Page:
Arizona university touts North American law degree

An American law school is looking to change the game when it launches a North American law degree for Canadian and American students next fall.

The degree, offered by Arizona State University, will be the first program to allow students to practise law internationally, providing graduates with a U.S. Juris Doctorate degree and the core courses required for students seeking Canadian certification.

“We think cross border practice is going to be a very big deal in the decades to come between Canada and the United States,” says Douglas Sylvester, dean of the College of Law at Arizona State University.

Sylvester believes there will be a constant need for people to be able to practise law “in both jurisdictions,” something he says the ASU degree will prepare students for upon graduation.

The three-year program requires the same academic requirements as all other JDs offered at ASU, but unlike other programs, the North American degree dedicates about one-third of its courses towards Canadian law education.

“We’re the only law school in the United States offering this kind of program,” says Sylvester, who believes the program offers even more benefits to its graduates since receiving approval for their third-year students to complete the Arizona bar exam before graduation.

Eugene Meehan, a partner of the Supreme Advocacy LLP in Ottawa, believes this concept is “highly creative,” by enabling students to immediately seek Canadian certification right after graduation.

Licensed to practise in Arizona as well as a number of Canadian jurisdictions, Meehan claims this makes him “bilingual,” since he can “translate” and “explain” U.S. law to a Canadian client.

“The North American Law Degree program is such a forward thinking, and forward planning, initiative,” says Meehan. “It’s remarkable that no one has thought of this before.”

For Meehan, the degree will improve Ontario’s articling crisis by enabling students to opt for articling positions in the U.S. that practise Ontario principles.

However, Bruce Feldthusen, dean of the University of Ottawa Faculty of Law, believes foreign-based law degrees are one of the main contributors to Ontario’s articling oversupply.

“The offshore supply has already destabilized articling,” says Feldthusen, who claims Canada would have had enough articling positions if it were not for foreign-based law degrees.

“These offshore people are primarily Ontario residents, many of whom could not get admitted into a Canadian law school,” says Feldthusen, noting even though they get their education elsewhere, the students will eventually “come back” to pursue a law career in Canada.

Although supportive of students opting for foreign-based law degrees, Feldthusen believes the profession needs to “figure out a way” of coping with “this reality in a way that they really haven’t yet.”

“I have no objection to these foreign people coming to the market, it’s just that we have to figure out a new way of dealing with it,” says Feldthusen.

The program’s brochure claims the problem with Canada’s law industry is Canadian law schools do not graduate enough lawyers to serve Canadian society, with about one lawyer for every 450 citizens, which according the ASU, is the lowest of any common-law industry in the world.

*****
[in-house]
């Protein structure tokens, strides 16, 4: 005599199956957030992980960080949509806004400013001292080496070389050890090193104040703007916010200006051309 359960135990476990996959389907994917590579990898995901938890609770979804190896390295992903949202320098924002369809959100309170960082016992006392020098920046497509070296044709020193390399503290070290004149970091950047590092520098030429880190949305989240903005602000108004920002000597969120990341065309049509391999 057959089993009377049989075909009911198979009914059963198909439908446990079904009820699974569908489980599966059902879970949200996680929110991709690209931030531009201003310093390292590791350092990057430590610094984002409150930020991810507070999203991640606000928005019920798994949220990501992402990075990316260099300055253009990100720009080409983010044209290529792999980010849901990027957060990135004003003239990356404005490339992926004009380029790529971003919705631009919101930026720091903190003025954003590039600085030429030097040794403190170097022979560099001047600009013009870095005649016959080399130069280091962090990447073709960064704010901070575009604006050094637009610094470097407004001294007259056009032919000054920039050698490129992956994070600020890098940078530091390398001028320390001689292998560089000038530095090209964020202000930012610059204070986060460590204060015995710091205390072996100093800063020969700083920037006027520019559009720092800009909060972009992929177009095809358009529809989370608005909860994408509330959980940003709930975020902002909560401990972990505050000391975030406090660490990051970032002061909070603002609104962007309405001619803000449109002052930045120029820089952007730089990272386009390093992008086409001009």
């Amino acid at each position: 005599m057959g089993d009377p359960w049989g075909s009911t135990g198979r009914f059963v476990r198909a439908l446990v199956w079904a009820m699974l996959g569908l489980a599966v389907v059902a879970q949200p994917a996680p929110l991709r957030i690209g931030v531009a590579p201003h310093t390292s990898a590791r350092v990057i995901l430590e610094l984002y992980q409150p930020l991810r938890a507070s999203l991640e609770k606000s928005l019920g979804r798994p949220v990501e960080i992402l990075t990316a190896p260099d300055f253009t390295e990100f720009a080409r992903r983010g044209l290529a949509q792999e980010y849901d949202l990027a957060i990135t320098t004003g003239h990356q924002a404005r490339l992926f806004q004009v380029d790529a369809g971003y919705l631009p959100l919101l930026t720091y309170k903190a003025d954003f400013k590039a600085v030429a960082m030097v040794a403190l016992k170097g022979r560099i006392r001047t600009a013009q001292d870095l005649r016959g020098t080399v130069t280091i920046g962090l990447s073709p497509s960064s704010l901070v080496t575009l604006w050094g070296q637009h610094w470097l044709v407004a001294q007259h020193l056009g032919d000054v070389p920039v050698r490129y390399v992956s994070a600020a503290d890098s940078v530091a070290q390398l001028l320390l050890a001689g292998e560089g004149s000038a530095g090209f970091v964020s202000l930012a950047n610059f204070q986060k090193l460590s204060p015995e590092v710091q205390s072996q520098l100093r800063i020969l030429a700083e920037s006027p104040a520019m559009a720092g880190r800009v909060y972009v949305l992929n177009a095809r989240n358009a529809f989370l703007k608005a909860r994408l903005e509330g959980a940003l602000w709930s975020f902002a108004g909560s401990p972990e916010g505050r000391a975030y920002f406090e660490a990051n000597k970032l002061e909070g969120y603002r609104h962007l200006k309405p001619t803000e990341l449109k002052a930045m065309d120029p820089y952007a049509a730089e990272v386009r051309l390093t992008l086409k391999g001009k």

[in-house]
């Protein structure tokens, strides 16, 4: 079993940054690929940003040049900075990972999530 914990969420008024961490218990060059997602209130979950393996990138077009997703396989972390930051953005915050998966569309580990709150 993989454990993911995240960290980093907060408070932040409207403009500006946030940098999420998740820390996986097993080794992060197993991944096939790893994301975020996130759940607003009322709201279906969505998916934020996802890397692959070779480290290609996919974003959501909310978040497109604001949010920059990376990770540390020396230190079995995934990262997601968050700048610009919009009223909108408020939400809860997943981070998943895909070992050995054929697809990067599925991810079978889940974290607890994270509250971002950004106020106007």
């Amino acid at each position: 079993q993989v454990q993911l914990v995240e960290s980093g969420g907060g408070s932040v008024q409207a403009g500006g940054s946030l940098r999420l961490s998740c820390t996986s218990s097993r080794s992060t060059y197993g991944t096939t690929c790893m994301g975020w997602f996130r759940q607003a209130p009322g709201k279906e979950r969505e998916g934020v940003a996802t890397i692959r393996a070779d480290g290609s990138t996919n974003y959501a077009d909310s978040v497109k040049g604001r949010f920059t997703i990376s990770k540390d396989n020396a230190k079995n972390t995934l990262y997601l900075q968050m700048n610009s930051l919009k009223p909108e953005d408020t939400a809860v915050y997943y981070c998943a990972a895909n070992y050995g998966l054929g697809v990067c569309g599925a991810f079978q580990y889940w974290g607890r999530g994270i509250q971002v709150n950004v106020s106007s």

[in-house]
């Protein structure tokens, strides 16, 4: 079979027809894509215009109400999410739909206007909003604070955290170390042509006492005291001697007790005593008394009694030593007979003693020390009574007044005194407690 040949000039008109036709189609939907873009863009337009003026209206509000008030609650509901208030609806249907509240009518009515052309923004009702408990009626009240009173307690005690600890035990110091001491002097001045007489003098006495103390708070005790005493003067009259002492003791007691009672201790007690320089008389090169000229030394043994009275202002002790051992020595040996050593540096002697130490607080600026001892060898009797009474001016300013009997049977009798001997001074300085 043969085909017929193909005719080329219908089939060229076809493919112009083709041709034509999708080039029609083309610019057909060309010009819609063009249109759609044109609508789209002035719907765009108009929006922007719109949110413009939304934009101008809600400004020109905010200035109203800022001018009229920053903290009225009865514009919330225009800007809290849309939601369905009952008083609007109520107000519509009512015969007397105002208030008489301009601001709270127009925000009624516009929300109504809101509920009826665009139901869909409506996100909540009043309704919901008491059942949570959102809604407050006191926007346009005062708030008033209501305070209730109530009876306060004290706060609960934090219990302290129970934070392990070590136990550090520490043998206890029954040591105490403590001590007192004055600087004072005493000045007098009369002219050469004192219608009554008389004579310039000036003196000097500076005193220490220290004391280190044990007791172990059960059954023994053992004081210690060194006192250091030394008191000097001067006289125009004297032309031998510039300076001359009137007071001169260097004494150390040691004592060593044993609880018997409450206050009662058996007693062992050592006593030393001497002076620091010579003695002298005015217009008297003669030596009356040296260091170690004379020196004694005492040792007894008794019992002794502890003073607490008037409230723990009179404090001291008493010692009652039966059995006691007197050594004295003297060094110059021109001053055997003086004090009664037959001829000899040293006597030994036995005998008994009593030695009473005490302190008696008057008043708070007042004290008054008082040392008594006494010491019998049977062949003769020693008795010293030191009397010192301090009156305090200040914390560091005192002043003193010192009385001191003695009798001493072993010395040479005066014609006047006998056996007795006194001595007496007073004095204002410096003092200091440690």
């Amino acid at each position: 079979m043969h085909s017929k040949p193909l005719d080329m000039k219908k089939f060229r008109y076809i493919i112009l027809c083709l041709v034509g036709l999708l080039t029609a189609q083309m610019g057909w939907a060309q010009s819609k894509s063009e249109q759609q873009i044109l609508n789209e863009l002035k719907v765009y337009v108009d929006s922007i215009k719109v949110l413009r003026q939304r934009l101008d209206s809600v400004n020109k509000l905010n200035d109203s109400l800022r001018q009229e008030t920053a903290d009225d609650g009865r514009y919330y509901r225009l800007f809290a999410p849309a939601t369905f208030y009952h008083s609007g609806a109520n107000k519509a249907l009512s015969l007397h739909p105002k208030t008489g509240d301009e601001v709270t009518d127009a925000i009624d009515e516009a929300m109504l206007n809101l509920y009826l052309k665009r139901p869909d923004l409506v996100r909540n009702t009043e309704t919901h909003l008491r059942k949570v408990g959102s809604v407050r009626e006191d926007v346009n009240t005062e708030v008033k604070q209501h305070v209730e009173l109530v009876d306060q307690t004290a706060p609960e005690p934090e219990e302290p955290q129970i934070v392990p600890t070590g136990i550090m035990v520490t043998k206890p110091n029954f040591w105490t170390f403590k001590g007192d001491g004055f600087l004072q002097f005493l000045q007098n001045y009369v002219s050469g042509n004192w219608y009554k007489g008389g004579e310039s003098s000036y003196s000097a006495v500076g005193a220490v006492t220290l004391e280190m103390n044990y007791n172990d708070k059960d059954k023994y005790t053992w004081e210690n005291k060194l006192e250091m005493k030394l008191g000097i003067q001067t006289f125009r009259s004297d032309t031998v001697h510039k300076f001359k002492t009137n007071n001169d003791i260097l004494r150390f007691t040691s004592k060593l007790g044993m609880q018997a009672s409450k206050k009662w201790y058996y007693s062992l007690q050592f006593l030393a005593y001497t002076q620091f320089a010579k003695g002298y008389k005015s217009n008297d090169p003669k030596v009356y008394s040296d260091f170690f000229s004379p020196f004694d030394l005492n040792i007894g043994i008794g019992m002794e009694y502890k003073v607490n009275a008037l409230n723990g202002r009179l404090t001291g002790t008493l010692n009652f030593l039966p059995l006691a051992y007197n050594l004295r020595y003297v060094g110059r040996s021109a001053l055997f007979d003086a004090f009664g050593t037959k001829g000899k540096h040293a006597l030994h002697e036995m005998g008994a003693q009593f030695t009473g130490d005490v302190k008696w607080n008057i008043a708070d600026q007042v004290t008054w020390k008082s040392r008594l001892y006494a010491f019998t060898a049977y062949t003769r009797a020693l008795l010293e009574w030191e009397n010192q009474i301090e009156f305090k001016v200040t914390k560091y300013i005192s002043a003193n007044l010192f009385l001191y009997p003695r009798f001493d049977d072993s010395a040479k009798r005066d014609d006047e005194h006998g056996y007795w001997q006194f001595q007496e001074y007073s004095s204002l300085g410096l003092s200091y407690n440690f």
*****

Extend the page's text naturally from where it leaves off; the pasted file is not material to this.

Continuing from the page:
“Around the world there is this perception that Canadian law schools cannot meet the demands for Canadian legal education,” says Feldthusen. “I don’t think that particular ratio reflects the increase in the number of foreign graduates entering the market.”

But for international students, the process of becoming licensed in Canada involves more than a law degree. According to Deborah Wolfe, managing director of the National Committee on Accreditation for the Federation of Law Societies of Canada, U.S. students must graduate from an American Bar Association-approved law school — otherwise, they may be told to “go back to law school” before being able to be called to the bar here.

Wolfe confirms she has had several conversations with Sylvester in preparation for the first semester of the North American degree.

“They were very interested to hear about the policies in Canada and are really looking forward to the work that they’re doing on their program,” says Wolfe.

However, despite graduating with a degree that focuses on North American law, students will still be required to complete Canadian exams to become certified.

“It’s going to be up to the students to decide, ‘Do I want to prepare for those Canadian exams on my own, or do I want to take the courses that are offered at ASU to help me prepare for those exams?’’’ says Wolfe.

But with the program’s planned courses, Meehan predicts ASU graduates “will be much sought after,” and credits Sylvester’s Canadian and U.S. citizenship for creating such a “remarkable” program.

Recent articles & video

There are tools to fight 'deep fakes' but there are limitations, OBA webinar attendees told

Alberta Court of Appeal to reconsider decision on disciplinary costs for regulatory bodies

BC Supreme Court awards damages despite credibility and pre-existing condition concerns

Ontario Superior Court requires father to undergo counseling before resuming parenting time

Ontario Court of Appeal increases fine for Dairy Queen in workplace injury case

BC Supreme Court denies application to sue on behalf of father's estate

Most Read Articles

SCC reinforces Crown's narrow scope to appeal acquittal

Ontario Court of Appeal upholds paramedics' convictions over death of shooting victim

Support orders not automatically spent if ‘child of marriage’ hits age of majority: BC appeal court

BC Supreme Court awards damages for chronic pain and mental health issues from car accident